papers. '
Ptrike rractlcnllr Kndpd.
New York, July 26. The messenger
boys' strike has not been officially de
clared off, for there Is no leader or
committee to make such announcement,
but the strike is at an end as far as
inconveniencing the companies is con
cerned. The business of the Postal
Telegraph company is running smooth
ly, even In the banking district Where
most of the trouble was experienced.
A number of the Western Union main
office boys still refuse to work.
End ofPlttuburs Strike.
Pittsburg, Jury 26. The strike of
Western Union messengers ended and
the boys are all at work again. They
claim that the company has promised
to concede to their demands, but this
is denied by the officials. About 30
postal messengers struck 'for the same
pay and hours as demanded by the
Western ' Union boys.
Pomlbje Strike at Detroit.
Detroit, July 26. A strike of street
railway employes' of Detroit is among
the possibilities of the near future.
The executive committee of the local
union is in conference with company
officers, tho chief points at issue beng
changes in number of working hours
and an increase in pay from 21 to 25
cents per hour.
Failed to AInterlnllzn.
New York, July 26. The strike of
freight handlers of the Pennsylvania
railroad in Jersey City, which was
.threatened to take place at noon fail
ed to materialize. It is now believed
the men will continue at work at their
former "wages.
Itefurmut.irr Ship liurned.
Liverpool, July 26. The Roman
Catholic reformatory ship Clarence
was destroyed by fire. It was but a
few moments after the fire was discov
ered until the great three-decker was
wrapped in flames. Intense excitement
prevailed until it became known that
hundreds of tads and officers on board
the Clarence hud been saved by the
ferryboats Mersey and Firefly, which
quickly made fast to the burning ves
sel and befgan pumping water upon
tthe flames. The boys on board the
Clarence acted with the utmost disci
pline until they were forced to leave
the ship with the officers. The cap
tain's family' and Bishop Whiteside,
who spent the night on board the Clar
ence, lost their personal' effects.
Returned From Sierra Leone.
New York, July 2G. Eight negroes,
three women and five children, arrived
from Sierra Leone on Monday and af
ter 'Wandering about the streets- alj
day tferd'takeh in charge by a colored
missionary, Mrs. Hattie Ross, who
found them shelter and managed to
get them food. " They are Mrs. Lucy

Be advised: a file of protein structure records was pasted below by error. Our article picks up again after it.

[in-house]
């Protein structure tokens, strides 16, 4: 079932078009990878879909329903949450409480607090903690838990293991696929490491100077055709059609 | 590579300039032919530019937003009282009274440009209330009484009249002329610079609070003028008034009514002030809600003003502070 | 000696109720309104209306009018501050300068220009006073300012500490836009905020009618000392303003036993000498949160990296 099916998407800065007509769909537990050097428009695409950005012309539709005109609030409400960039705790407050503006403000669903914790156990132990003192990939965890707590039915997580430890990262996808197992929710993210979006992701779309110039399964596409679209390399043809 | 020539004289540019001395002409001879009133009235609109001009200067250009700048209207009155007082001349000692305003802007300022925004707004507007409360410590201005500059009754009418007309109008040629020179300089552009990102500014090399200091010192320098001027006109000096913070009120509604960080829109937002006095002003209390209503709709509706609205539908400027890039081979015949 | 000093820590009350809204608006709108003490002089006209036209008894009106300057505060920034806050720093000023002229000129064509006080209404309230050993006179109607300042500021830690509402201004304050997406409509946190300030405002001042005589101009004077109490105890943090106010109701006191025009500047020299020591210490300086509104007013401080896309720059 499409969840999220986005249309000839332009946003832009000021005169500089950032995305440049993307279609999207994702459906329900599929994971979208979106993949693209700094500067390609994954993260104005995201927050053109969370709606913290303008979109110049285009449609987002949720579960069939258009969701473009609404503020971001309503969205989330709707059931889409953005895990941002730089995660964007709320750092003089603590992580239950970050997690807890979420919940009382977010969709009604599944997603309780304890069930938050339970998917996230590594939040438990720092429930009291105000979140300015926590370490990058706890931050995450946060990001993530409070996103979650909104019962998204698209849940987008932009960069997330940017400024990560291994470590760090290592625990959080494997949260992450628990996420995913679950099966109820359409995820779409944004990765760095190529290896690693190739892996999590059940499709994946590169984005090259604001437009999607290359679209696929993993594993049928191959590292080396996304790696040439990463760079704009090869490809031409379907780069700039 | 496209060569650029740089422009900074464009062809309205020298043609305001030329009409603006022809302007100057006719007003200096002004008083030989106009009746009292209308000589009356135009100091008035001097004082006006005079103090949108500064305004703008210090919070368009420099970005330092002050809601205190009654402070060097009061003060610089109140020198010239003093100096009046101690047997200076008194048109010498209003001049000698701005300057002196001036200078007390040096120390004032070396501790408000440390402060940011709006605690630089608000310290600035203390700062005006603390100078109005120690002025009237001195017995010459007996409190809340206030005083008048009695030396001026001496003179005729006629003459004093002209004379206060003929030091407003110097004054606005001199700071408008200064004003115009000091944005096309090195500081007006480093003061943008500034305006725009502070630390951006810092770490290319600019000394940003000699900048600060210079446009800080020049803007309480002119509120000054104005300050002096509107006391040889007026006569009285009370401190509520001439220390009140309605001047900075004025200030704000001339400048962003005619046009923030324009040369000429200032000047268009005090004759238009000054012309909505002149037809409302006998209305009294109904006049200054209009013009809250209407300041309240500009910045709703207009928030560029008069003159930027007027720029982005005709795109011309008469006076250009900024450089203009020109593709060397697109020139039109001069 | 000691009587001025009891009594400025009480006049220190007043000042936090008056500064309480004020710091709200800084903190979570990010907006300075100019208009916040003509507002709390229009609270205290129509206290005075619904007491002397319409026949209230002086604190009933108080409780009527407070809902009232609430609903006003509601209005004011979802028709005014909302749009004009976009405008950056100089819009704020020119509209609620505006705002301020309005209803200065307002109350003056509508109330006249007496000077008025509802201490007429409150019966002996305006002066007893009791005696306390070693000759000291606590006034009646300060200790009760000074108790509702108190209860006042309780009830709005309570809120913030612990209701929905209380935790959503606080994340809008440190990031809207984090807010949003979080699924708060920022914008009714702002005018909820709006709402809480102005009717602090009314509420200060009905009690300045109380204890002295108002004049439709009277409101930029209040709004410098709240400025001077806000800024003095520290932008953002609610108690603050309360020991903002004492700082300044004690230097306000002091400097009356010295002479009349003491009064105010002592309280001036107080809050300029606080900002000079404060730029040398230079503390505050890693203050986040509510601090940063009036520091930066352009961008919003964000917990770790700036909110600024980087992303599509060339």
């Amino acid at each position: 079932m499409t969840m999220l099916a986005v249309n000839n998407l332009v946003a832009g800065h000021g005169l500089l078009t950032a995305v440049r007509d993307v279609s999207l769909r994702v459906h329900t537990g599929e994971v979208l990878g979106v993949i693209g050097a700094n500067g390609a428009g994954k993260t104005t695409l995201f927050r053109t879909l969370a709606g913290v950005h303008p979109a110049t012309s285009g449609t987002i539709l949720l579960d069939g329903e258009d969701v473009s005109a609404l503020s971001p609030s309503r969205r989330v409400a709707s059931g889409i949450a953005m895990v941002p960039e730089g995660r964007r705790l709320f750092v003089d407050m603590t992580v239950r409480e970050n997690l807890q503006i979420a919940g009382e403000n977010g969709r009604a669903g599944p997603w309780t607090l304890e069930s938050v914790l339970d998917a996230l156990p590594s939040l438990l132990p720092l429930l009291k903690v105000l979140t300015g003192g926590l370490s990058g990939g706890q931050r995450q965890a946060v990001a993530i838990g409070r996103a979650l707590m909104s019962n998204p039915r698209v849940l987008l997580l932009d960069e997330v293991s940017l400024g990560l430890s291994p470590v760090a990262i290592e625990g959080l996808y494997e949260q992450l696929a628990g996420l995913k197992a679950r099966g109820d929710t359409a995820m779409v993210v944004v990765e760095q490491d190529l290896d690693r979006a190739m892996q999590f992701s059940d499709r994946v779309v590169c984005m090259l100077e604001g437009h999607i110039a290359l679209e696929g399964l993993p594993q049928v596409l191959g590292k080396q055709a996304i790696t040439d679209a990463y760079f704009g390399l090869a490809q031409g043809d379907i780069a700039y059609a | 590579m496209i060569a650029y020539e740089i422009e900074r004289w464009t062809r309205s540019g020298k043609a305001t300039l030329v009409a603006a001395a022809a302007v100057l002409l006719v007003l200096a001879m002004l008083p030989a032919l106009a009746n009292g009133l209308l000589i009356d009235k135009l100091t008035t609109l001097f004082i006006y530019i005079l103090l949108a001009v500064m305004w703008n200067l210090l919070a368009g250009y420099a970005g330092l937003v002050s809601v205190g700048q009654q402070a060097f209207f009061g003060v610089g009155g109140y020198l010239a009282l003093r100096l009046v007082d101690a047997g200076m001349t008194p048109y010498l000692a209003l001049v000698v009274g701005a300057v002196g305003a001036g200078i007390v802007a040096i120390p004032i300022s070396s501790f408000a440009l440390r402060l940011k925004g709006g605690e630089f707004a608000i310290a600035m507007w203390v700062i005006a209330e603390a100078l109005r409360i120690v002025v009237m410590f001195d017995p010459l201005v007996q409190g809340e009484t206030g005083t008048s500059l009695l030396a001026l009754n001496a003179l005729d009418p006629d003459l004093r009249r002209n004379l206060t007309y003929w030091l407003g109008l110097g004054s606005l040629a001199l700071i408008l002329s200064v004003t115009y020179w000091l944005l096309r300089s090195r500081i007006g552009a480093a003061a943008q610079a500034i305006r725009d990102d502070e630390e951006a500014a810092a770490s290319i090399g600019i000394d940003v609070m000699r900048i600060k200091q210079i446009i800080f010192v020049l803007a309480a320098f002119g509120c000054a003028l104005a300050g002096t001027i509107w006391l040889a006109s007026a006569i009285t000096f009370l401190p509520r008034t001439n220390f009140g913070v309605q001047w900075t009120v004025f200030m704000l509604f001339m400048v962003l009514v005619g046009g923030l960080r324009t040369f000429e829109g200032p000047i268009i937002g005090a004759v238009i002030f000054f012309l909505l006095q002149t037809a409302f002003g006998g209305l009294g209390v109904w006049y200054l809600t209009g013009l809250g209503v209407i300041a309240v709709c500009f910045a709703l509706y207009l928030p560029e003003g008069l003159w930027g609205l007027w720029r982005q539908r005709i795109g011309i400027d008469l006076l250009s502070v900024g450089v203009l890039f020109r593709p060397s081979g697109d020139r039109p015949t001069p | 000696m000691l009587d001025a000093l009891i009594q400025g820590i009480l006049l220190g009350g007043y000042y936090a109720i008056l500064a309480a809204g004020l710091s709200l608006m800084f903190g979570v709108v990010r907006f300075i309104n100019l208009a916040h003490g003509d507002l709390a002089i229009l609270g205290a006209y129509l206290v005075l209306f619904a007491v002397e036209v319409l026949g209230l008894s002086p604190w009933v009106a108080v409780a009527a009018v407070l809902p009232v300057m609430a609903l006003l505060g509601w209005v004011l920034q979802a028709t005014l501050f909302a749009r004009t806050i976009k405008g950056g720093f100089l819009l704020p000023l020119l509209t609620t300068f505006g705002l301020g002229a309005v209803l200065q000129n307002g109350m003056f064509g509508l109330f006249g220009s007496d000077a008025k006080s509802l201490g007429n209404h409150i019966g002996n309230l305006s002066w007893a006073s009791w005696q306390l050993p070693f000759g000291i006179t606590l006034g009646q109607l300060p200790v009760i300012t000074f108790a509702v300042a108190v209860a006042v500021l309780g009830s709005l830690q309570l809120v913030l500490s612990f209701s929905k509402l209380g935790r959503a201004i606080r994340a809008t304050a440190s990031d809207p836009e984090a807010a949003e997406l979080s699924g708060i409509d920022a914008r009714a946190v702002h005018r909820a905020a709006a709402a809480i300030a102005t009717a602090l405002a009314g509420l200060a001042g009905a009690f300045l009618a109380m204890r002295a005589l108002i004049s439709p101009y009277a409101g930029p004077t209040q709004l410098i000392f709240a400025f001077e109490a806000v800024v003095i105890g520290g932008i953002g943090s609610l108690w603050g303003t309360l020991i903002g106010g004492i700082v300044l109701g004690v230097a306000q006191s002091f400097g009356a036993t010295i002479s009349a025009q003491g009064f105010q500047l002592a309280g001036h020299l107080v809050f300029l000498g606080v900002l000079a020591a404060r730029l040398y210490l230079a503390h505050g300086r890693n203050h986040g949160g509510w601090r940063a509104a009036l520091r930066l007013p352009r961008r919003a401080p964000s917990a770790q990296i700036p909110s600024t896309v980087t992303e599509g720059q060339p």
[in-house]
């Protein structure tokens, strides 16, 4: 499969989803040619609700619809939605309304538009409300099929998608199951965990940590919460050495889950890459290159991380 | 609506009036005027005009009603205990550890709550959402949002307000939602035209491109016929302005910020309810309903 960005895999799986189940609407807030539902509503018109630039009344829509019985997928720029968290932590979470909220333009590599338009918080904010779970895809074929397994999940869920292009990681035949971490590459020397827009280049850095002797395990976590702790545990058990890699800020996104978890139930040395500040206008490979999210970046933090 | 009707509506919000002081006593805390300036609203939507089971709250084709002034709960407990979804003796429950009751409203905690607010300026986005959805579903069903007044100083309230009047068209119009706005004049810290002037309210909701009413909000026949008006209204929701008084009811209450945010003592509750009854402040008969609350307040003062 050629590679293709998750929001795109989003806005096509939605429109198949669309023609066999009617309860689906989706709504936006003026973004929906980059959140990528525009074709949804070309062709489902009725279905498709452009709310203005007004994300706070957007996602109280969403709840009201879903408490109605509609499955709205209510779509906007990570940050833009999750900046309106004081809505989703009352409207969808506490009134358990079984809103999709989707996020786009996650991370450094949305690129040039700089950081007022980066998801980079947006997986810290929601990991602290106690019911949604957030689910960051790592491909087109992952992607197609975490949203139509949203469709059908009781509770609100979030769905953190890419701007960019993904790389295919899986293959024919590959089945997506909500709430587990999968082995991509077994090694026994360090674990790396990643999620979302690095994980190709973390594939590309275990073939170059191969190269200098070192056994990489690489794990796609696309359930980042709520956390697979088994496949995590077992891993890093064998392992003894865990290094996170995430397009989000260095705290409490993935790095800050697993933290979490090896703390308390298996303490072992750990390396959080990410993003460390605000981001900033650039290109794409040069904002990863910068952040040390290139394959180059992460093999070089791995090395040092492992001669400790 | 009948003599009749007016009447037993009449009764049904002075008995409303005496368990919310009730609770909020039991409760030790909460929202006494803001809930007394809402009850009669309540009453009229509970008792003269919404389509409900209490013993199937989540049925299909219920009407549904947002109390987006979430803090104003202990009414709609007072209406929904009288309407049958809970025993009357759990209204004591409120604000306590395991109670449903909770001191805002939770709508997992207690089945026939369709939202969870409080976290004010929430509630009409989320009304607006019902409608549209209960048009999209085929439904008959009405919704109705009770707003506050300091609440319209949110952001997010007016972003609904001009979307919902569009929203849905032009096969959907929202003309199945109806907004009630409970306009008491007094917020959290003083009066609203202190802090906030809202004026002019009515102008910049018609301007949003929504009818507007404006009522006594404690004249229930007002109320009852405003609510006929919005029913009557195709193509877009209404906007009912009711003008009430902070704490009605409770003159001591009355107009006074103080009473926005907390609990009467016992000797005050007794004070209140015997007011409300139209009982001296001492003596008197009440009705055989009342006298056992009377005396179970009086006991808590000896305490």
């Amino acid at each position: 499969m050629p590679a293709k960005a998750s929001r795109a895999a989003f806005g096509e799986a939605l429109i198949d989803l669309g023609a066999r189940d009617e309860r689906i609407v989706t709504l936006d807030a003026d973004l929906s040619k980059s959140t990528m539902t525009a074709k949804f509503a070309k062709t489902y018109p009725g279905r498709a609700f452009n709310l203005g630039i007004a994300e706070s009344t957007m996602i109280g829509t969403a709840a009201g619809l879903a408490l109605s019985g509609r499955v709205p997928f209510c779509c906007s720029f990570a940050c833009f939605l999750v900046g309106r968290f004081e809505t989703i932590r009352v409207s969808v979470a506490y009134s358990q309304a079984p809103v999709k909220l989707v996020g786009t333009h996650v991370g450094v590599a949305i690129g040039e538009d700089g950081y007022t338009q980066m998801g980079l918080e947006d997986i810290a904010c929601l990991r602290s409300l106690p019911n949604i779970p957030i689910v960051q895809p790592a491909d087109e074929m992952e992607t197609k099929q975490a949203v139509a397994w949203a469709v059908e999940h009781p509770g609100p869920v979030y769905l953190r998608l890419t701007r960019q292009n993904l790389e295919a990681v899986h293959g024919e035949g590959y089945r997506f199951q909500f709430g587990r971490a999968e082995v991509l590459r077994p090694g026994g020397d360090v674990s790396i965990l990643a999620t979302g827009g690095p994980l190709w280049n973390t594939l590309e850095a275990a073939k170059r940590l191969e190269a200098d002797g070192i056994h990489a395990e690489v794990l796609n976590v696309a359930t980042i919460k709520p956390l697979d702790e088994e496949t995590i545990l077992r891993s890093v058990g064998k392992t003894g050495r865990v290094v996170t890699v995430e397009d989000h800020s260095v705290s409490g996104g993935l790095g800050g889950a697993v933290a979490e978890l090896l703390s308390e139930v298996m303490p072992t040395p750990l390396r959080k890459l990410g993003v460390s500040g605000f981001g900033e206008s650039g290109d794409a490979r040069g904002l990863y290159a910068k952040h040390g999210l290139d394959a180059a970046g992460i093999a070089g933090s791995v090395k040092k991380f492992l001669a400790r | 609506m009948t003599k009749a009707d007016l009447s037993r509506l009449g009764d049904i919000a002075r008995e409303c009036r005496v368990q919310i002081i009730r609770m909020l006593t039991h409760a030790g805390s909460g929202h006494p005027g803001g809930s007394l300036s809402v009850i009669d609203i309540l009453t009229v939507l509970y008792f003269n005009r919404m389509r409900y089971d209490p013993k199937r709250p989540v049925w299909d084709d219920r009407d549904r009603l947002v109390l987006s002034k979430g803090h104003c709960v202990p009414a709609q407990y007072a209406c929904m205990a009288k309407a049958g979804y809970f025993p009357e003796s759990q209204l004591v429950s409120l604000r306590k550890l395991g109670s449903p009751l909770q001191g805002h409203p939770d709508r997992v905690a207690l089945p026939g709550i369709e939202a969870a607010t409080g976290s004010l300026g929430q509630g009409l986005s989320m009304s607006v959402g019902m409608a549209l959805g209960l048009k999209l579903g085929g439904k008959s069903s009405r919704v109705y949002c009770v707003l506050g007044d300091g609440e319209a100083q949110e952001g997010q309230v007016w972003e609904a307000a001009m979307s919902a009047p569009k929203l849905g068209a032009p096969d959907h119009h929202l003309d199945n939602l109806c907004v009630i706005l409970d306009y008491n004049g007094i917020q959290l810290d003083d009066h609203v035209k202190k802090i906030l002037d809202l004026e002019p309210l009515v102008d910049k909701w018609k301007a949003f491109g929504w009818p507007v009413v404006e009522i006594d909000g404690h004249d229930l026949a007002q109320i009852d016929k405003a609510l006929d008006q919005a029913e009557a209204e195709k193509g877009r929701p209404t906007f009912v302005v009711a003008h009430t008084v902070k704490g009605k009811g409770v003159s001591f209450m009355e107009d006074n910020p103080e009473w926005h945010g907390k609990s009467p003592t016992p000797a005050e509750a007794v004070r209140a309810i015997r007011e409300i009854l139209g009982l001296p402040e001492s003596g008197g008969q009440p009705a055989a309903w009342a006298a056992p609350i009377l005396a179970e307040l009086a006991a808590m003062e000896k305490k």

Grayson, Mrs. Boone and" Mrs. Simlton,
who, with their husbands and children,
formed part of a large colony of south
ern negroes who sailed from Saainla,
Ga., iri March, 1896, -for Liberia.
Williams Not Lvuohed.
Balnbrldge, Ga., July .2G, Two com
panies of the militia ordered here by
Governor Candler to prevent any fur
ther lynchings arrived at' 5 a. m. and
are now" on duty around (he Decatur
county Jail. John Williams, the ne
gro, whose life was threatened, was
not lypched and when the state troops
arrived they found the mob had dis
persed. It is said the members of the
mob have simply disbanded for tho
time being and wlU be' reorganized
Hat tlrlght Dlaraie.
New York. July 26. Frank C. Tan
neblH. the veteran actor, is dying of
Brights dfseabe in this city.
Kegulating Immigration Suggested
by Several Experts.
Chief Inspector Dobbler Say Experience
Teache That the S.cnnd Cabin
1 'tfftttenctr Are Fir it to Ue
'come Public Charge.
New York, July 26. At the session
of the sub-committee of the United
States industrial commission,' Roman
Dobbler, ehief of the board of Inspec
tors of immigration testified that his
experience was that clerks coming to
the United States in the second cabin
with $40 or $50 weie the first to be
come public charges.
Mr. Dobbler said many persons came
in the second cabin to avoid the rigid
scrutiny at the barge office. He believed
many of the new arrivals had been
coached as to their answers to ques
tions put to them here.
Dr. Lorenzo Ullo, legal adviser of
the Immigration bureau, said there
was a great difficulty in enforcing the
laws owing to the many contradic
tions. A case in point was the law re
garding criminals coming to this coun
try, whom the law requires shall be
returned to the nation to which they
belong and the port from which they
came. Sometimes the criminal was
an Oriental and came from Bremen.
He thought the law should say that
such persons should simply not be per
mitted to land and the steamship com
panies left to do with them as they
believed best.
Mrs. Virginia Stuckler, the chief ma
tron at the Barge office, testified re
garding the treatment of enciente wo
men arriving here. Of 1,441 women
arriving during this month In that con
dition 52 were married at the barge of
fice, 28 were admitted on appeal and
the others were found to be married
Mrs. Stuckler said that there was an
average of one marriage a day at the
landing bureau. Thirty women arriv
ed who had been unfaithful to their
husbands, but, except in three cases,
they were permitted to land.
Mrs. Stuckler thought the laws
should include an act prohibiting the
landing of girls brought here for im
moral purposes. There was no such
prohibition in the present laws.
Good Thine For America. -
New York, July 26. Edwin Bru